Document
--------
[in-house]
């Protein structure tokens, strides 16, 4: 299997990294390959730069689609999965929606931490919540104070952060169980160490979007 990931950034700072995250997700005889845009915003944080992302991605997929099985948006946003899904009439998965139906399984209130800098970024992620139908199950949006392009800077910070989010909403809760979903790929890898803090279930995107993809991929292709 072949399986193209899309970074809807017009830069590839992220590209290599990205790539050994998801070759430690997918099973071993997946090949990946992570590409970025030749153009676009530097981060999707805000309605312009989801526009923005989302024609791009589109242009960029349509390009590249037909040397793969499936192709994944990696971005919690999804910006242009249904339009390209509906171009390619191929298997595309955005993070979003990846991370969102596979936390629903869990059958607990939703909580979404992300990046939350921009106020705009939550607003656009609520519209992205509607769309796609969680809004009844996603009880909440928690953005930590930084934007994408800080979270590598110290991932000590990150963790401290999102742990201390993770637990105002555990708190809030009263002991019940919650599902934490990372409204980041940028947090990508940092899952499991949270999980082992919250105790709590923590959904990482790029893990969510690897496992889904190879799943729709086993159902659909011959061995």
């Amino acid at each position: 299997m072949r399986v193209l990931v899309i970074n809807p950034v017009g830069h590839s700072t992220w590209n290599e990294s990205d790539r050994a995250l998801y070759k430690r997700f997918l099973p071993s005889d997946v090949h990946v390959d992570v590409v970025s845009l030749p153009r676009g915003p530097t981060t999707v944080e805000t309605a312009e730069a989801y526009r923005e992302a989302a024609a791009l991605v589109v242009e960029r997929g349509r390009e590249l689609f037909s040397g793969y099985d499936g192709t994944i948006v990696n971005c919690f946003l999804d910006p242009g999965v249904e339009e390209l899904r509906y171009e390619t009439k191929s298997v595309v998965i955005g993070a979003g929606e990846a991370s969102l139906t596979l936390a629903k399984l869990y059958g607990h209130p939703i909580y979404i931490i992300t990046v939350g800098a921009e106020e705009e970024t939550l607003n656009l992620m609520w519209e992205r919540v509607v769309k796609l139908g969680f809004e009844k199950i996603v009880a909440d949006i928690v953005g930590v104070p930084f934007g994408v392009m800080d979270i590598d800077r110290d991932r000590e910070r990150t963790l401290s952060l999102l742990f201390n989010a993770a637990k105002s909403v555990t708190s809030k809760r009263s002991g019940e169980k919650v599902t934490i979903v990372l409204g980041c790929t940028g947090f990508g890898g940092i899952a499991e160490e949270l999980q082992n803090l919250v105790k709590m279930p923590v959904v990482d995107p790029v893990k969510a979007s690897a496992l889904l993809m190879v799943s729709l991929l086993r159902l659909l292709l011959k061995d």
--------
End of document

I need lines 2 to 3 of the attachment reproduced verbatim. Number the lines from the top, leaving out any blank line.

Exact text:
């Protein structure tokens, strides 16, 4: 299997990294390959730069689609999965929606931490919540104070952060169980160490979007 990931950034700072995250997700005889845009915003944080992302991605997929099985948006946003899904009439998965139906399984209130800098970024992620139908199950949006392009800077910070989010909403809760979903790929890898803090279930995107993809991929292709 072949399986193209899309970074809807017009830069590839992220590209290599990205790539050994998801070759430690997918099973071993997946090949990946992570590409970025030749153009676009530097981060999707805000309605312009989801526009923005989302024609791009589109242009960029349509390009590249037909040397793969499936192709994944990696971005919690999804910006242009249904339009390209509906171009390619191929298997595309955005993070979003990846991370969102596979936390629903869990059958607990939703909580979404992300990046939350921009106020705009939550607003656009609520519209992205509607769309796609969680809004009844996603009880909440928690953005930590930084934007994408800080979270590598110290991932000590990150963790401290999102742990201390993770637990105002555990708190809030009263002991019940919650599902934490990372409204980041940028947090990508940092899952499991949270999980082992919250105790709590923590959904990482790029893990969510690897496992889904190879799943729709086993159902659909011959061995």
């Amino acid at each position: 299997m072949r399986v193209l990931v899309i970074n809807p950034v017009g830069h590839s700072t992220w590209n290599e990294s990205d790539r050994a995250l998801y070759k430690r997700f997918l099973p071993s005889d997946v090949h990946v390959d992570v590409v970025s845009l030749p153009r676009g915003p530097t981060t999707v944080e805000t309605a312009e730069a989801y526009r923005e992302a989302a024609a791009l991605v589109v242009e960029r997929g349509r390009e590249l689609f037909s040397g793969y099985d499936g192709t994944i948006v990696n971005c919690f946003l999804d910006p242009g999965v249904e339009e390209l899904r509906y171009e390619t009439k191929s298997v595309v998965i955005g993070a979003g929606e990846a991370s969102l139906t596979l936390a629903k399984l869990y059958g607990h209130p939703i909580y979404i931490i992300t990046v939350g800098a921009e106020e705009e970024t939550l607003n656009l992620m609520w519209e992205r919540v509607v769309k796609l139908g969680f809004e009844k199950i996603v009880a909440d949006i928690v953005g930590v104070p930084f934007g994408v392009m800080d979270i590598d800077r110290d991932r000590e910070r990150t963790l401290s952060l999102l742990f201390n989010a993770a637990k105002s909403v555990t708190s809030k809760r009263s002991g019940e169980k919650v599902t934490i979903v990372l409204g980041c790929t940028g947090f990508g890898g940092i899952a499991e160490e949270l999980q082992n803090l919250v105790k709590m279930p923590v959904v990482d995107p790029v893990k969510a979007s690897a496992l889904l993809m190879v799943s729709l991929l086993r159902l659909l292709l011959k061995d």